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The Globe and Mail

More than a few reasons why tea is good for you

She enjoyed her funeral

A Chinese student staged her own funeral so she was able to "enjoy it," says Orange Co. U.K. "Zeng Jia, 22, spent a fortune on a full-blown service complete with mourners, flowers and photographers. And to make her 'body' look even more convincing, she hired a team of cosmetic artists who specialize in making the dead look more lifelike. 'It struck me that people spend all that time and effort on someone when they are gone and they cannot appreciate it,' explained Zeng, from Wuhan in Hubei province. … After lying in state for an hour – complete with a Hello Kitty doll on her chest and origami doves hanging above her coffin – Zeng got up to join her own wake. 'Experiencing death has made me appreciate life more keenly,' she said."

A healthy cup of tea

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"In the latte-obsessed United States, tea is gaining ground as scientists and the public learn more about its benefits," says The Washington Post. "A growing body of research suggests that the world's second-most-consumed beverage – only water is more popular – helps prevent cardiovascular disease, burn calories and ward off some types of cancer. 'We don't clearly understand why tea is so beneficial, but we know it is,' said Thomas Sherman, an associate professor in the department of pharmacology and physiology at Georgetown University. 'There are lots of epidemiological studies, and so of course people see these studies and want to drink tea and gain these benefits.' "

Stressful monastic life

"Health officials in the tiny Buddhist kingdom of Bhutan are making condoms available at all monastic schools in a bid to stem the spread of sexually transmitted diseases and HIV among young monks who are supposed to be celibate," reports the

Religion News Service. "Psychiatrists suggest the spread of disease could be a result of mental stress. It is not uncommon for monks and nuns, mostly between the ages of 15 and 25, to visit psychiatrists. Even senior monks show symptoms of severe stress, especially when they are undergoing long periods of meditation, Dr. Damber Kumar Nirola told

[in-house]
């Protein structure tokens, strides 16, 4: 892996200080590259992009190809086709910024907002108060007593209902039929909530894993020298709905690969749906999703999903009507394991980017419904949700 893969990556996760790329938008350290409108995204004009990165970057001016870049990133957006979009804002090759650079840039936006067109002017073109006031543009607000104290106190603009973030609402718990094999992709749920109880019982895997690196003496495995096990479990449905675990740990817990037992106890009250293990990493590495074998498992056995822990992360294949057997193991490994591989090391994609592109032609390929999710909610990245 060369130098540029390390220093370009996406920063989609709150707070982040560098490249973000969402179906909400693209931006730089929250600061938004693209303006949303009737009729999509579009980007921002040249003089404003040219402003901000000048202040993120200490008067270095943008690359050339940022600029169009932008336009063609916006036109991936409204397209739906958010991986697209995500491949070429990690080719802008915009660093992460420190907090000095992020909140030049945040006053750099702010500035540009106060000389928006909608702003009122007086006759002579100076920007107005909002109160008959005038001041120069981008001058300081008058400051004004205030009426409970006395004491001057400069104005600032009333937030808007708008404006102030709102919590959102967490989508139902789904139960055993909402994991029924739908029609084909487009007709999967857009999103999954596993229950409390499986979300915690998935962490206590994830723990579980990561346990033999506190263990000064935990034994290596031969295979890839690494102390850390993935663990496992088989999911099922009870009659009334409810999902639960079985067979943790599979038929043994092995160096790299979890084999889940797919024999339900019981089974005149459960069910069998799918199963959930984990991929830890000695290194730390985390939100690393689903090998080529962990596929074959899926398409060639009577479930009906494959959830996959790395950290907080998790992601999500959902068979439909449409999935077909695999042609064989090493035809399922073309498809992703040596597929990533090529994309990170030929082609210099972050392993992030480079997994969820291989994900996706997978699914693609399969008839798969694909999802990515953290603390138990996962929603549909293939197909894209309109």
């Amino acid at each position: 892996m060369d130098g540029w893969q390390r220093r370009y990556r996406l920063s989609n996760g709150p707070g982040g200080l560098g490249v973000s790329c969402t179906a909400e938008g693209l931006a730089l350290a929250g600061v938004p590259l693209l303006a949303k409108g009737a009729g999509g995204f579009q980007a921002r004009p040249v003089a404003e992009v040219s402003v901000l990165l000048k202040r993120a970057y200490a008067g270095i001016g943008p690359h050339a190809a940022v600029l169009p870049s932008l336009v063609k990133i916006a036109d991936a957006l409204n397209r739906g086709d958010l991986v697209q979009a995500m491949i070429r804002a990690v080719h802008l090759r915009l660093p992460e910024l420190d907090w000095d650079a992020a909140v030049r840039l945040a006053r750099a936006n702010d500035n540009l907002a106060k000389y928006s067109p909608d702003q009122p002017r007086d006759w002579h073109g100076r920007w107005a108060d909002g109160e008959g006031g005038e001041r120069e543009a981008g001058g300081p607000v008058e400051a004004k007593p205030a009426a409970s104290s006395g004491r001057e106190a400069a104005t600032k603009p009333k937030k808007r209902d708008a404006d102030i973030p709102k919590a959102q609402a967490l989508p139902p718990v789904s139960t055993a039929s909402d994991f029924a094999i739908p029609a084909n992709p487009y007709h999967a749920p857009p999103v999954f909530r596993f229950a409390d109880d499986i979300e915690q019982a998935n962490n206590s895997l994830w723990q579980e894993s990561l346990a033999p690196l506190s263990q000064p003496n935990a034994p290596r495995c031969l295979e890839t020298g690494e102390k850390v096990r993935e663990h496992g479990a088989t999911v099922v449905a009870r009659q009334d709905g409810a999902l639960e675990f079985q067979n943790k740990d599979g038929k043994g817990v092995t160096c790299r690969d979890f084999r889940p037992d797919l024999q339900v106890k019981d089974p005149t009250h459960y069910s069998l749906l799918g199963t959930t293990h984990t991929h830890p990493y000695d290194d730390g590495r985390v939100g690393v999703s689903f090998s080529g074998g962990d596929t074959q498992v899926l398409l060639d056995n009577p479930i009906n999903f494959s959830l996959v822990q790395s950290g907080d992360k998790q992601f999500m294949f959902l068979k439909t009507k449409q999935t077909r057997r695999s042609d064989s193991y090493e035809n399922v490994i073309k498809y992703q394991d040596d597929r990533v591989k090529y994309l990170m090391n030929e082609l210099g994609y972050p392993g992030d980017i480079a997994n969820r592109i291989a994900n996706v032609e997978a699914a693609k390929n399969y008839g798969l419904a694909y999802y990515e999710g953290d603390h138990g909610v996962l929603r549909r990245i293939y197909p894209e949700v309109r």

the Kuensei daily. 'About 70 to 80 per cent of (senior) monks are obese, hypertensive and also suffer from backache because of their sitting posture and sedentary lifestyle,' urologist Lotay Tshering told the paper."

True fame is lasting

Researchers have discovered that true fame is enduring, and people who become truly famous stay famous for decades, Psych Central reports. McGill University's Eran Shor and Arnout van de Rijt of Stony Brook University in New York studied the names mentioned in English-language newspapers over a period of several decades. "They discovered that lasting fame holds true for individuals who gained renown in sports, politics and other domains. This is even true of entertainment, where it might appear that fame is likely to be most ephemeral. …The finding that true fame isn't fleeting goes against most of the scholarly research until now."

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Money can be soothing

"Why are people so obsessed with money?" asks The Boston Globe. "Researchers believe the reason might be darker than you think: Money is a way to stave off anxiety about death. In one experiment, people who were made to think about death subsequently gave larger estimates for the size of currency notes and coins. In other experiments, people who were made to think about death – and particularly those who held symbolic (compared to utilitarian) attitudes about money – gave larger estimates of how much one needs to earn to be 'rich' and were less willing to wait to receive money. Also, people who handled and counted money – whether it was real or play money – reported a lower fear of death."

Thought du jour

"Character is that which can do without success." – Ralph Waldo Emerson American author (1803-82)

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